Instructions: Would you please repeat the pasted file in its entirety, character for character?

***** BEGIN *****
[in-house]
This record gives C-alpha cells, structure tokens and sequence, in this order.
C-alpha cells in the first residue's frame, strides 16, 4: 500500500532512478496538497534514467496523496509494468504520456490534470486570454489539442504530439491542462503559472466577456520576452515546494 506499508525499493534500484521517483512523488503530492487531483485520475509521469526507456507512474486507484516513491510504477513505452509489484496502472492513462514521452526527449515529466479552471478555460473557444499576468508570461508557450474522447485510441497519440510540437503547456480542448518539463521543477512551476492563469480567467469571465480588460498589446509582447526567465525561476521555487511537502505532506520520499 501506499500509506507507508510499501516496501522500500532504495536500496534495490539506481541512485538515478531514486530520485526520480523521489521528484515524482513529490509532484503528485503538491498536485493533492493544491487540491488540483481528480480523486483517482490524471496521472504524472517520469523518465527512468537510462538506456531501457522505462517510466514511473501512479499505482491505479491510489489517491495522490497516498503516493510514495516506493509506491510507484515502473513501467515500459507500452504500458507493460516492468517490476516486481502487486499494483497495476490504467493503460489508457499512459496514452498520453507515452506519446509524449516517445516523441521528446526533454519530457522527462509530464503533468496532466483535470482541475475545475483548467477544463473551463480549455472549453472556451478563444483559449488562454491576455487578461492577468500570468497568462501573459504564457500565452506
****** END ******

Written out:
[in-house]
This record gives C-alpha cells, structure tokens and sequence, in this order.
C-alpha cells in the first residue's frame, strides 16, 4: 500500500532512478496538497534514467496523496509494468504520456490534470486570454489539442504530439491542462503559472466577456520576452515546494 506499508525499493534500484521517483512523488503530492487531483485520475509521469526507456507512474486507484516513491510504477513505452509489484496502472492513462514521452526527449515529466479552471478555460473557444499576468508570461508557450474522447485510441497519440510540437503547456480542448518539463521543477512551476492563469480567467469571465480588460498589446509582447526567465525561476521555487511537502505532506520520499 501506499500509506507507508510499501516496501522500500532504495536500496534495490539506481541512485538515478531514486530520485526520480523521489521528484515524482513529490509532484503528485503538491498536485493533492493544491487540491488540483481528480480523486483517482490524471496521472504524472517520469523518465527512468537510462538506456531501457522505462517510466514511473501512479499505482491505479491510489489517491495522490497516498503516493510514495516506493509506491510507484515502473513501467515500459507500452504500458507493460516492468517490476516486481502487486499494483497495476490504467493503460489508457499512459496514452498520453507515452506519446509524449516517445516523441521528446526533454519530457522527462509530464503533468496532466483535470482541475475545475483548467477544463473551463480549455472549453472556451478563444483559449488562454491576455487578461492577468500570468497568462501573459504564457500565452506